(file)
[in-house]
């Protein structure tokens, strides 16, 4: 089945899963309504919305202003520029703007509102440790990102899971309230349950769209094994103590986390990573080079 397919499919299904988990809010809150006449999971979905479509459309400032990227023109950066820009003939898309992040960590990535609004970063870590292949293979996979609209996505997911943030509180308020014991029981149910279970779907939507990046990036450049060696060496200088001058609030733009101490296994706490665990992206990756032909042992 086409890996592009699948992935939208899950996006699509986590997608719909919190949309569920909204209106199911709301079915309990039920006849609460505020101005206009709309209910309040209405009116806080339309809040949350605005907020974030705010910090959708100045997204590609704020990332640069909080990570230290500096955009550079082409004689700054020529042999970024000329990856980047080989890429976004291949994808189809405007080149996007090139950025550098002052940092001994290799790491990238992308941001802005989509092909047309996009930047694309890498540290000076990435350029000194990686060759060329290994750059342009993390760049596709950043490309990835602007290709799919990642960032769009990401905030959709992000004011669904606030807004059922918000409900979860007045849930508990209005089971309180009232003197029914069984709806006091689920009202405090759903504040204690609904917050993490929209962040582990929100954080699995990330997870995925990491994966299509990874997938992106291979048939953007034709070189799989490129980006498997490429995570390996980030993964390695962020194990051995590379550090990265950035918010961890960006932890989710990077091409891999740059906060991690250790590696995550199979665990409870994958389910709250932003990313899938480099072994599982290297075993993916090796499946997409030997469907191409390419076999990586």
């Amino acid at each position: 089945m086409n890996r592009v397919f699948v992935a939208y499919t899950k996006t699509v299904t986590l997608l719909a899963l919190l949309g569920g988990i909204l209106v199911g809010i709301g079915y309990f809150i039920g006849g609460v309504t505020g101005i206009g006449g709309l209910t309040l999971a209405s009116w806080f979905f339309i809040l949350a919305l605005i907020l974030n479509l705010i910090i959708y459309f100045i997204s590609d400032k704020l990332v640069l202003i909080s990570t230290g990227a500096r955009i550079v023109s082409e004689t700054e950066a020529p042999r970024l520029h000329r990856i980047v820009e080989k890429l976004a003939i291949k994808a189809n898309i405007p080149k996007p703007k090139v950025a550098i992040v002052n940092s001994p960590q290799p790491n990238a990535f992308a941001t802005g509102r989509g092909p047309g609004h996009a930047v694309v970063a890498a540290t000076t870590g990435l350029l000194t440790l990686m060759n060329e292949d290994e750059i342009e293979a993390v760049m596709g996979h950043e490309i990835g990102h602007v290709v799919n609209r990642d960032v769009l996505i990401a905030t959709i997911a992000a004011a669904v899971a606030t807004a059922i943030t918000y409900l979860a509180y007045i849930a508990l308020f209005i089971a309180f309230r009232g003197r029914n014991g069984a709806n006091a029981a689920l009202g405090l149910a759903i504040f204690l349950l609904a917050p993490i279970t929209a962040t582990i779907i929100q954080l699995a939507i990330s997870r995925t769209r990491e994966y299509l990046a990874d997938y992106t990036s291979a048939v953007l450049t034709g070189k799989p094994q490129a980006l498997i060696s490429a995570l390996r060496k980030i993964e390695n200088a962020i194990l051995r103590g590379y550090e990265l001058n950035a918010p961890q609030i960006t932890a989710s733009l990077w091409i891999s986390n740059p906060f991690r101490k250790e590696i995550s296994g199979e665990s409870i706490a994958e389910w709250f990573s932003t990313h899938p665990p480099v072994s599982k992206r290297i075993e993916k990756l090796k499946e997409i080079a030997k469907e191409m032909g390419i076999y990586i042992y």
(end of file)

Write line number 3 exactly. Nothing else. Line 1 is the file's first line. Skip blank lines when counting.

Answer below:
């Amino acid at each position: 089945m086409n890996r592009v397919f699948v992935a939208y499919t899950k996006t699509v299904t986590l997608l719909a899963l919190l949309g569920g988990i909204l209106v199911g809010i709301g079915y309990f809150i039920g006849g609460v309504t505020g101005i206009g006449g709309l209910t309040l999971a209405s009116w806080f979905f339309i809040l949350a919305l605005i907020l974030n479509l705010i910090i959708y459309f100045i997204s590609d400032k704020l990332v640069l202003i909080s990570t230290g990227a500096r955009i550079v023109s082409e004689t700054e950066a020529p042999r970024l520029h000329r990856i980047v820009e080989k890429l976004a003939i291949k994808a189809n898309i405007p080149k996007p703007k090139v950025a550098i992040v002052n940092s001994p960590q290799p790491n990238a990535f992308a941001t802005g509102r989509g092909p047309g609004h996009a930047v694309v970063a890498a540290t000076t870590g990435l350029l000194t440790l990686m060759n060329e292949d290994e750059i342009e293979a993390v760049m596709g996979h950043e490309i990835g990102h602007v290709v799919n609209r990642d960032v769009l996505i990401a905030t959709i997911a992000a004011a669904v899971a606030t807004a059922i943030t918000y409900l979860a509180y007045i849930a508990l308020f209005i089971a309180f309230r009232g003197r029914n014991g069984a709806n006091a029981a689920l009202g405090l149910a759903i504040f204690l349950l609904a917050p993490i279970t929209a962040t582990i779907i929100q954080l699995a939507i990330s997870r995925t769209r990491e994966y299509l990046a990874d997938y992106t990036s291979a048939v953007l450049t034709g070189k799989p094994q490129a980006l498997i060696s490429a995570l390996r060496k980030i993964e390695n200088a962020i194990l051995r103590g590379y550090e990265l001058n950035a918010p961890q609030i960006t932890a989710s733009l990077w091409i891999s986390n740059p906060f991690r101490k250790e590696i995550s296994g199979e665990s409870i706490a994958e389910w709250f990573s932003t990313h899938p665990p480099v072994s599982k992206r290297i075993e993916k990756l090796k499946e997409i080079a030997k469907e191409m032909g390419i076999y990586i042992y």